Switzerland has a long tradition of banking secrecy, which, until recently, made it very easy for the wealthy to store their financial secrets away from the tax authorities. Over the last few yea
Switzerland has a long tradition of banking secrecy, which, until recently, made it very easy for the wealthy to store their financial secrets away from the tax authorities. Over the last few years however, Switzerland has been under pressure to conform to international tax regulation and, despite its adamant desire to maintain its principle of banking confidentially, it has relaxed its rules to certain extent. For how much longer can Switzerland protect the privacy of its banking clients?
Swiss bank UBS, which has been locked in a long dispute with the US over tax evasion, wants the government to finalise a treaty with the US to prevent the US from pursuing more Swiss banks in its quest to flush out US tax evaders. This could further undermine Switzerland?s reputation as a financial centre where banking secrecy is held as sacrosanct.
In February the Swiss government said it would put before the Swiss parliament a settlement it brokered last year between UBS and the US for UBS to disclose details of 4,450 accounts of US citizens who were possible tax evaders in return for the US judiciary to halt legal action against UBS. The government wants parliament to vote against objections raised in a Swiss court that the agreement was not fully enforceable because it conflicted with an existing international treaty which distinguishes between tax evasion and tax fraud. Switzerland recognises tax fraud as a crime but, currently, not tax evasion. If parliament approves, the agreement would become a treaty and take precedence over earlier agreements affecting banking confidentiality.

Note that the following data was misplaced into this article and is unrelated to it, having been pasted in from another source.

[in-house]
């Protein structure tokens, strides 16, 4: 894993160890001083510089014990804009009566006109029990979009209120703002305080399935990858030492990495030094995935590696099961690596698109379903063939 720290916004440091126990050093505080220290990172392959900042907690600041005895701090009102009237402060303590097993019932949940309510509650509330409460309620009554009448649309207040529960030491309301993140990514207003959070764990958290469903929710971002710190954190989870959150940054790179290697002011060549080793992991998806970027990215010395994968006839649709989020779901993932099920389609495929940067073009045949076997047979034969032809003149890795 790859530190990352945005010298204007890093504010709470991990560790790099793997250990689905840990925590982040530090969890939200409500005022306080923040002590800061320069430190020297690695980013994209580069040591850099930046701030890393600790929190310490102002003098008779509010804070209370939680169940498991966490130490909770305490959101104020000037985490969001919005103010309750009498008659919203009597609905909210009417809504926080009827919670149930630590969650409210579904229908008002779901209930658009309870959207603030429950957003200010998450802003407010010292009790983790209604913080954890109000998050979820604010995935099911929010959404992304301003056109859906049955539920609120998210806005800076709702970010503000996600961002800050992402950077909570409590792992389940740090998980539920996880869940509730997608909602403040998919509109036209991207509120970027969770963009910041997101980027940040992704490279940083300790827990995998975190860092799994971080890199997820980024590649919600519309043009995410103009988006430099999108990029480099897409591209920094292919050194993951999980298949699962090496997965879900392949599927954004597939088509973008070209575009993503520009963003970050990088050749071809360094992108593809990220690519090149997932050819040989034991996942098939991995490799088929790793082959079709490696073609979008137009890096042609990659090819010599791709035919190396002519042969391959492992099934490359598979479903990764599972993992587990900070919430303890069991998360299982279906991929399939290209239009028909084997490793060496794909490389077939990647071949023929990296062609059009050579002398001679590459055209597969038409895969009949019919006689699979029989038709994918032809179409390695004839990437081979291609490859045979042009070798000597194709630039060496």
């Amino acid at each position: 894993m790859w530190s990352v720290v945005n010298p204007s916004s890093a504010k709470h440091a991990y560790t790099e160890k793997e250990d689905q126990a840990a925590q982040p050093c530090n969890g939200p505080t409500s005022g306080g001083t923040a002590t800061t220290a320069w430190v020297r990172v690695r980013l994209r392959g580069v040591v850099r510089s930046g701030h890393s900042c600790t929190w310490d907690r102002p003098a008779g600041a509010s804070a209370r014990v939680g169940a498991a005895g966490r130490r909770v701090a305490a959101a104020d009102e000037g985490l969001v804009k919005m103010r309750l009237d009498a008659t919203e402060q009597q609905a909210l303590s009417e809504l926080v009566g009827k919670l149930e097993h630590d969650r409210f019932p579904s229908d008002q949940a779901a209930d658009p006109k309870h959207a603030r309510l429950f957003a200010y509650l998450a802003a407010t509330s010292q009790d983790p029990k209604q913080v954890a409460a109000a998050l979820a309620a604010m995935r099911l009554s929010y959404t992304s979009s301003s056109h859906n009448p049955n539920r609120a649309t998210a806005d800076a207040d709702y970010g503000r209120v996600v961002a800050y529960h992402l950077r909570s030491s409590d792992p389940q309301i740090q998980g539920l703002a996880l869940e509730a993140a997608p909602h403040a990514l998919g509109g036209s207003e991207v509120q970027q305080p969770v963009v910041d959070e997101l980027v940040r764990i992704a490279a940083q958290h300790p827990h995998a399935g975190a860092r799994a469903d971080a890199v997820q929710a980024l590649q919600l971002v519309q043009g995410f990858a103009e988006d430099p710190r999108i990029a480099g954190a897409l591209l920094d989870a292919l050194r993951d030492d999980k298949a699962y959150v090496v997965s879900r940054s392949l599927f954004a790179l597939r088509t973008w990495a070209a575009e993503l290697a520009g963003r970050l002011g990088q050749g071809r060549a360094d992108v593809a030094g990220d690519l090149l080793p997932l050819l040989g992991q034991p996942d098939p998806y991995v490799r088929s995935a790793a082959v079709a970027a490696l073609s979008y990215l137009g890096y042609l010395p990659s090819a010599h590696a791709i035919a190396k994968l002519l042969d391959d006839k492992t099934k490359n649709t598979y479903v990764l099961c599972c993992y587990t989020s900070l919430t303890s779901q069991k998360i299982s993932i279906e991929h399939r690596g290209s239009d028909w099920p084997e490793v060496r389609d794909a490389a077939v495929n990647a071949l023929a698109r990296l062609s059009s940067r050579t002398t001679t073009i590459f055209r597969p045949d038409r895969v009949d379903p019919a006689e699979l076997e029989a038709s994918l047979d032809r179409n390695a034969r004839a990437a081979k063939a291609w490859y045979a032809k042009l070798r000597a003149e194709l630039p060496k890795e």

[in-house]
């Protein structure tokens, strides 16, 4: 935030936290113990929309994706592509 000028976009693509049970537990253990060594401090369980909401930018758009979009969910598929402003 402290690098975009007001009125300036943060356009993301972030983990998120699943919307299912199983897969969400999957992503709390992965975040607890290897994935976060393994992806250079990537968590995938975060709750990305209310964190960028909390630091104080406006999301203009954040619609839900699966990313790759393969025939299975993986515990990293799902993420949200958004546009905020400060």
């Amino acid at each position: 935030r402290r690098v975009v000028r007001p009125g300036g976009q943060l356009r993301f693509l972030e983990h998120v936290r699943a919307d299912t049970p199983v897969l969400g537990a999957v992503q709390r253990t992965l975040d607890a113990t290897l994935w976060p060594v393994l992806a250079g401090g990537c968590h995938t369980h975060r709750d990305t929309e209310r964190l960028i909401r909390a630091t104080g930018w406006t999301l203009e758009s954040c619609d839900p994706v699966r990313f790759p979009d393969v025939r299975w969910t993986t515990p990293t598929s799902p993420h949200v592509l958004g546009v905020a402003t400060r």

UBS warned Swiss lawmakers that failure to back the agreement could incite the US authorities to hasten its pursuit of about 20 other Swiss banks on which they have gained information through a voluntary disclosure programme.
Stolen data breaches banking secrecy
Over the last few years several scandals involving stolen data on offshore account holders have come to light and Switzerland has had its slice of the abuse.
One hot topic currently under discussion is the 24,000 names taken from private bank HSBC Holdings in Geneva, stolen by a Herve Falciani in 2006 and 2007. Falciani attemped to sell the data disc to several governments and was discovered following a tip off from Lebanon. Information was offered to France and other countries are also interested, including the UK which is eager to acquire details of 6,600 wealthy British suspected of evading tax.
Switzerland protested about stolen data being used by tax authorities as it was illegally obtained. France returned the disc to Switzerland and agreed not to use the information to request further details from Switzerland. However, it may pursue French tax offenders based on information in the stolen data and also pass on data to other governments requesting it.